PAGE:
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Old 08-27-2008, 11:40 AM   #21
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Originally Posted by JoeV
(I was not HER choice).
Are "We" ever???

There is only one Quality worse than Hardness of Heart, and that is Softness of Head.

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Old 08-27-2008, 12:03 PM   #22
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Originally Posted by uncle bob View Post
are "we" ever???
nope! Roflmao

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Old 08-27-2008, 12:23 PM   #23
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I go by my internal clock (im surpirsed no one said that yet)

call a cook instint or what ever. but lets say if im roasting a bird ill get that going. do my prep for the other stuff then get it all together at the end some how and usualyl by the time the wife or my mom come home I can give them a time of how long till dinner.

side note: If im cooking dinner and there is prep that can be done early. such as blanching and shocking, peeling potatos etc.... its done early so its al ready to go. it helps with teh timing
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Old 10-08-2008, 07:28 AM   #24
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I tend to think timing is a function of what you are cooking and who you are cooking for. If I am cooking for company, Then I try to adhere to a schedule and have everything done and on the table at the same time. I really hate to sit down to a meal and have it be cool to cold.

Most days there are just two humans to feed in the house. DW and I both get home ar erratic times. Dinner starts getting cooked when we are both together and eaten when it is done.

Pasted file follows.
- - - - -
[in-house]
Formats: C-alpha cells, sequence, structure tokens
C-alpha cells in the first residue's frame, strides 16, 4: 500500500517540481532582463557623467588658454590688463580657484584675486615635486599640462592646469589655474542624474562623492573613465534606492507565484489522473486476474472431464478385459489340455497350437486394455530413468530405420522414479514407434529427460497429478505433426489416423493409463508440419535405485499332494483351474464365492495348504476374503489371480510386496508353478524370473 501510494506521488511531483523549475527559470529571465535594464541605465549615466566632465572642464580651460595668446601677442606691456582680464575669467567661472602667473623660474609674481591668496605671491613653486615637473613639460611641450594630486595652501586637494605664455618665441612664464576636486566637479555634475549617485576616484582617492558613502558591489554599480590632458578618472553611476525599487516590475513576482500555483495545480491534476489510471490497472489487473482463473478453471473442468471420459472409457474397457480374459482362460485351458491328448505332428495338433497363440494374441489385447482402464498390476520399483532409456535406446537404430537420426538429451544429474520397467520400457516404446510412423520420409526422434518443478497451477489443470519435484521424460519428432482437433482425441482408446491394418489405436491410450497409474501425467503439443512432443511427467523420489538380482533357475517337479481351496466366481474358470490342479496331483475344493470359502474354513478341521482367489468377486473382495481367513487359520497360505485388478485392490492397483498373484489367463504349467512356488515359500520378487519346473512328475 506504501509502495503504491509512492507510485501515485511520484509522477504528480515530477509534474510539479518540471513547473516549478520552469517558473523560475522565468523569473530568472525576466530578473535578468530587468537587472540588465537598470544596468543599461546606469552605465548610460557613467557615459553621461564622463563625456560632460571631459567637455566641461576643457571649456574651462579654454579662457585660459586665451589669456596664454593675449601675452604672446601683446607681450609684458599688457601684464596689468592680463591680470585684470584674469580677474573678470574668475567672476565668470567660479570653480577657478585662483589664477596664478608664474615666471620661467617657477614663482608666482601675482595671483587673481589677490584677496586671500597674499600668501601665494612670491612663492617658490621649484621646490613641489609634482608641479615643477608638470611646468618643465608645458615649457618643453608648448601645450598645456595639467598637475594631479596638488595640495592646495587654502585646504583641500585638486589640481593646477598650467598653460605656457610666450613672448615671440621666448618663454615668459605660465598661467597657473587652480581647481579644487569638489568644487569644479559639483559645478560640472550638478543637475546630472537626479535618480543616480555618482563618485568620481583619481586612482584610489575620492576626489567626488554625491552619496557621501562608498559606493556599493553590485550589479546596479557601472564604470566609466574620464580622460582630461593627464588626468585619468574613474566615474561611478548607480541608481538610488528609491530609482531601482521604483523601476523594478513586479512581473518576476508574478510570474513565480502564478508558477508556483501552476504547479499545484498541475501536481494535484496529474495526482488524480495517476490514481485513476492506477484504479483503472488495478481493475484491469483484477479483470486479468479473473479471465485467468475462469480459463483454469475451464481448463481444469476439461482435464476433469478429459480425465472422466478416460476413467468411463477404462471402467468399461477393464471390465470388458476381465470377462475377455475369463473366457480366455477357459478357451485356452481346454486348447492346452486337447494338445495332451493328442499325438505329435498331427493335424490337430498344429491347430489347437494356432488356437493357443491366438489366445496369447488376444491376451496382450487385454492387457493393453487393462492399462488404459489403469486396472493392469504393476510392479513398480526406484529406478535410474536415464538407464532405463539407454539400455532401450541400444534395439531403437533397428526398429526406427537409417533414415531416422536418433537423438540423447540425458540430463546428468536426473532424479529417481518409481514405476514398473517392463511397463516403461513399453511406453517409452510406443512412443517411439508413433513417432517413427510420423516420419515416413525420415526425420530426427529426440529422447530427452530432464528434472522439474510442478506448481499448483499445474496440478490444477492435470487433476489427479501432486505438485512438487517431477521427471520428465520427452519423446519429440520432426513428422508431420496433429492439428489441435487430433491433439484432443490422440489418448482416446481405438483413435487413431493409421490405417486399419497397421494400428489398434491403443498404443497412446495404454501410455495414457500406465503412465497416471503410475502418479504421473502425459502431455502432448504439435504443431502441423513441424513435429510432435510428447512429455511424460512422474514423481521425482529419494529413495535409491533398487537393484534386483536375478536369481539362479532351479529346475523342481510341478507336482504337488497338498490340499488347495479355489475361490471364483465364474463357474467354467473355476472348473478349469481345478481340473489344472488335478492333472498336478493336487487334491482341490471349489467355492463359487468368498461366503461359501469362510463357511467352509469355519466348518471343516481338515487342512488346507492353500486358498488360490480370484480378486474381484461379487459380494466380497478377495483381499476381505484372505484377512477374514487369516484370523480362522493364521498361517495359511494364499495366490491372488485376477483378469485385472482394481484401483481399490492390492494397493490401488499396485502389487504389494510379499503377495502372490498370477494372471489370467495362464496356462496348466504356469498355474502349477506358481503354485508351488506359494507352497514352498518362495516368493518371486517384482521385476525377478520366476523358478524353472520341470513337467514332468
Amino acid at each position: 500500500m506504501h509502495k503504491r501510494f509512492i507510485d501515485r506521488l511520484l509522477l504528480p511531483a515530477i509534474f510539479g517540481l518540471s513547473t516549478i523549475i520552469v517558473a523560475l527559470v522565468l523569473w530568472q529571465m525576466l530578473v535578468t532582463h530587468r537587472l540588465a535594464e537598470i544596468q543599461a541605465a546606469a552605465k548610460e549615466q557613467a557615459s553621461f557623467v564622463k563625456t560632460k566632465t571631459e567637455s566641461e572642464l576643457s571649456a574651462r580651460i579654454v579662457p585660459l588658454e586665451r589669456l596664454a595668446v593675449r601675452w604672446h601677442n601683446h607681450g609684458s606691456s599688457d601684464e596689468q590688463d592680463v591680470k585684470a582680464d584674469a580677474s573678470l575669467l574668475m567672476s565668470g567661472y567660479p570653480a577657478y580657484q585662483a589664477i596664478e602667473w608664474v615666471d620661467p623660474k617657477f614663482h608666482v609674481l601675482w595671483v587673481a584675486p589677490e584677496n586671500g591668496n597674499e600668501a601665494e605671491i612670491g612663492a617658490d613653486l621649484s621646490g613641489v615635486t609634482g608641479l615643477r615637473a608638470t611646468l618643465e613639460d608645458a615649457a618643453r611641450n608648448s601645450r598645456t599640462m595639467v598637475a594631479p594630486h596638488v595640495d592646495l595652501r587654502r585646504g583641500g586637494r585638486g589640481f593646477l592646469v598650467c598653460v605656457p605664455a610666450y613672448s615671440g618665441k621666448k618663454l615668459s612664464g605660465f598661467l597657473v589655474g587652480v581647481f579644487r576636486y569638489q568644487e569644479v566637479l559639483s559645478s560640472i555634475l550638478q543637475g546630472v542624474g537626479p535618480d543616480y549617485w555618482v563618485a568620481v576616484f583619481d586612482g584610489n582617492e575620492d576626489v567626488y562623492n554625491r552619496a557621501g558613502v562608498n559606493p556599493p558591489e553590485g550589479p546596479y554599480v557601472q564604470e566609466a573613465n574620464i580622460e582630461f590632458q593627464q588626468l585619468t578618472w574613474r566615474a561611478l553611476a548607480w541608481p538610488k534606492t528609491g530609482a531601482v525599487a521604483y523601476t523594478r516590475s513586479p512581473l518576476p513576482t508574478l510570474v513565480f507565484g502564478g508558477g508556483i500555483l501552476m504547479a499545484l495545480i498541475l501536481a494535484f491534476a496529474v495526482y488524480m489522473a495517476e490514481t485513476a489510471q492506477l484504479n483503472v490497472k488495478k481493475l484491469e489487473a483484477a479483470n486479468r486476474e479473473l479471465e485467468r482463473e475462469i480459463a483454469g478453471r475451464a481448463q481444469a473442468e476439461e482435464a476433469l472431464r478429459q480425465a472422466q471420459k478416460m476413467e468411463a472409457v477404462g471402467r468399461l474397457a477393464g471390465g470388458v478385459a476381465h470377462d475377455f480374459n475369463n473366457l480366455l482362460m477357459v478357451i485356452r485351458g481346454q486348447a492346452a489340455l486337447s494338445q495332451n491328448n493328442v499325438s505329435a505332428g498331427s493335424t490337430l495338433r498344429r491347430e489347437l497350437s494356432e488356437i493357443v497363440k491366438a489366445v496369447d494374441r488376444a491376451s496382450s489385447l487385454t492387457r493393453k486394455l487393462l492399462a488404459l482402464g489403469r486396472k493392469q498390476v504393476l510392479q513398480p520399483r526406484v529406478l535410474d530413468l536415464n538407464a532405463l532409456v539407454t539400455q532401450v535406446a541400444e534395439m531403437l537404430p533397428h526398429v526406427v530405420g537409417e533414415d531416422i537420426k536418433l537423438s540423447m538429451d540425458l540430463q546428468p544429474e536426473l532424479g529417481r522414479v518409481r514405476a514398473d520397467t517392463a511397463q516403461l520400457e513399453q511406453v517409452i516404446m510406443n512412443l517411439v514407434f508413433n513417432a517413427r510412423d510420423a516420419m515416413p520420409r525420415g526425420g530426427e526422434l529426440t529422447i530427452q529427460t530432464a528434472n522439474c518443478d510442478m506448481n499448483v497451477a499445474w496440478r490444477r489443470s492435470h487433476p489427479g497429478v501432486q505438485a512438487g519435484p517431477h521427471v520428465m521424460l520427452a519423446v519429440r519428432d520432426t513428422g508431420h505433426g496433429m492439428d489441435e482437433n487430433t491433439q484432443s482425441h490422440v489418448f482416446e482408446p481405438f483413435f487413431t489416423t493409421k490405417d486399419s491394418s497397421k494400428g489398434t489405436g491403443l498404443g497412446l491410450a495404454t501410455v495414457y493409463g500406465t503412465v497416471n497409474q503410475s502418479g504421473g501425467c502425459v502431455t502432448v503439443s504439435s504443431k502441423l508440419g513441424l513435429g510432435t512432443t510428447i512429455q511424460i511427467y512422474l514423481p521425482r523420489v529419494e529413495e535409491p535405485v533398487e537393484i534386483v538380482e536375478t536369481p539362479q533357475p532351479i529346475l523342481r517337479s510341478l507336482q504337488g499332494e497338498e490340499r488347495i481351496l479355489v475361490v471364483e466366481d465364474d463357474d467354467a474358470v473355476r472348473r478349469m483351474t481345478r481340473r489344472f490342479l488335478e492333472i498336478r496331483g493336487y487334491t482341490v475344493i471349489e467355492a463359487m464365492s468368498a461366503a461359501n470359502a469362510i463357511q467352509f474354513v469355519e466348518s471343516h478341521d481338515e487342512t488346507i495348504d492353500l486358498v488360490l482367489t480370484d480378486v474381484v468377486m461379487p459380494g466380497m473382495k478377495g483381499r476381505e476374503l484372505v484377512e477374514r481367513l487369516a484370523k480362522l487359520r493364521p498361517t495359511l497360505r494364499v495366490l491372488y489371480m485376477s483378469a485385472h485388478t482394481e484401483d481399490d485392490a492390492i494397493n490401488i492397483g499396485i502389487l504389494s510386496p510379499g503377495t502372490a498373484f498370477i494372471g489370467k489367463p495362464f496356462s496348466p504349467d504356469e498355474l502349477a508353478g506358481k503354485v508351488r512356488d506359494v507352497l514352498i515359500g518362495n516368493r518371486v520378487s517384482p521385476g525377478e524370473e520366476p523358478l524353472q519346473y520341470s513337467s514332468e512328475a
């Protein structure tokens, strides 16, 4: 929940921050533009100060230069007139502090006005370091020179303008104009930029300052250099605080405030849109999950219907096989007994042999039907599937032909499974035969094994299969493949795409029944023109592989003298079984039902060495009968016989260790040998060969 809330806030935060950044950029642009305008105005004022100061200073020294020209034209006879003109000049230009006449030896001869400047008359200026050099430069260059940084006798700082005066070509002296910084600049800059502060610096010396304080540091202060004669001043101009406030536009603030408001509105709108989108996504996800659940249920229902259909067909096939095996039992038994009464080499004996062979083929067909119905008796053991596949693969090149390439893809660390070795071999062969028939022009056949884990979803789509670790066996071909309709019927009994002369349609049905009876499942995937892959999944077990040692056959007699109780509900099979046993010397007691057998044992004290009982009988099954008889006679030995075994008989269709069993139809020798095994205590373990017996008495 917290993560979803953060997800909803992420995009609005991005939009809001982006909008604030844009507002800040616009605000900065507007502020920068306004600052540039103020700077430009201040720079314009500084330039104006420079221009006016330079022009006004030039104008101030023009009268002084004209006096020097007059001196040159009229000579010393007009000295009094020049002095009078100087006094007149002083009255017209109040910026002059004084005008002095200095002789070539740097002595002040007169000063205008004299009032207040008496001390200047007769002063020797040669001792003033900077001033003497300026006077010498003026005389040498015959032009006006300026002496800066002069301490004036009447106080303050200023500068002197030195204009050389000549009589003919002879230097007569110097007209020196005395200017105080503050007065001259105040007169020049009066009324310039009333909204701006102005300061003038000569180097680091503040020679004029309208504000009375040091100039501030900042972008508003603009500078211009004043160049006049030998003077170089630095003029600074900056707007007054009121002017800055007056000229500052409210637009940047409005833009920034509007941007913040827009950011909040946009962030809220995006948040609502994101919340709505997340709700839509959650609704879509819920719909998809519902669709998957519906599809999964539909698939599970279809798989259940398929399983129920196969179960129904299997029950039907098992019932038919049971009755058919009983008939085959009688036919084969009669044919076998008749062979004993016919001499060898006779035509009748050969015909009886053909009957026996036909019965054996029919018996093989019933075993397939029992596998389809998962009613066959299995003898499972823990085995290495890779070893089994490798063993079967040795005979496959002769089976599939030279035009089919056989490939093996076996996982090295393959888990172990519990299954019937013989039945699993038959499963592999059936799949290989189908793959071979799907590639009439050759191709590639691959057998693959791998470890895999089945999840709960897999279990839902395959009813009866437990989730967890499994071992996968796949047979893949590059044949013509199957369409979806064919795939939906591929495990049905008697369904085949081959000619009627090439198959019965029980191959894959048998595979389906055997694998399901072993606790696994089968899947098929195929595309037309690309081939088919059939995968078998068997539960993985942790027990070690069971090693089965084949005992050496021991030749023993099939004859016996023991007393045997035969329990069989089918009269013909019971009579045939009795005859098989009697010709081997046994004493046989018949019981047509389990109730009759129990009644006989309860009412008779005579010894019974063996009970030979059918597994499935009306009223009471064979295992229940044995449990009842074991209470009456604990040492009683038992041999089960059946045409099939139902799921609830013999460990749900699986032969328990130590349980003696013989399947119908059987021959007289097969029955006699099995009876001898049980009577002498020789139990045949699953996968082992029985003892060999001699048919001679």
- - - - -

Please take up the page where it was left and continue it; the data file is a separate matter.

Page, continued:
Actually "The boys" out two labs eat on a very efficient schedule. They have remarkable internal clocks and start lobbying for food at exactly the same time morning and night. Providing someone is there at that time.

Also what is being cooked and experience of the cook is a major factor. If you are cooking something familiarthen you generally "feel" the timing. New dishes tend to go by the recipie, at least in the beginning.

In the final analysis, it is done when it is done. A steak may not always take as long as the last one did, etc.
One difference between a cook and a chef is that the cook mows the lawn, while the bread is rising.
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Old 10-10-2008, 02:33 AM   #25
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I have a little Polder (brand) timer that I keep around my neck. It's not going to tell when you something is actually done, but it helps to remind me when and literally just to check things.
If you don't like chicken fried steak, then I don't like you.
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Old 10-10-2008, 08:31 AM   #26
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Smile Timer use

I use my kitchen timer only when I'm using the oven.
"When the kitchen smells spicy and wonderful, it can only mean one thing... it's not my kitchen."--- Maxine
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Old 10-10-2008, 08:36 AM   #27
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the timing becomes internalized..."that should be done now...touch touch...yup!" much the same with measurements, I know where in my palm a 1/2 tsp and a whole tsp come to.
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Old 10-10-2008, 08:53 AM   #28
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I use the timer for roasting but also use the thermometer , I time the bread but with pasta I time it and taste test for al dente .
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Old 10-10-2008, 09:01 AM   #29
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Last night, when making spaghetti, I actually set the timer on the microwave for thirty minutes and started a countdown, just to see how long it actually takes the water in my pasta pot to boil. I probably did that because this thread got resurrected and I was curious. I got a good boil at 25 minutes. So now I know
I knew about what time I'd be eating anyway, but now if I ever need a big pot of boiling water for something, I'll know when to start it

Give us this day our daily bacon.
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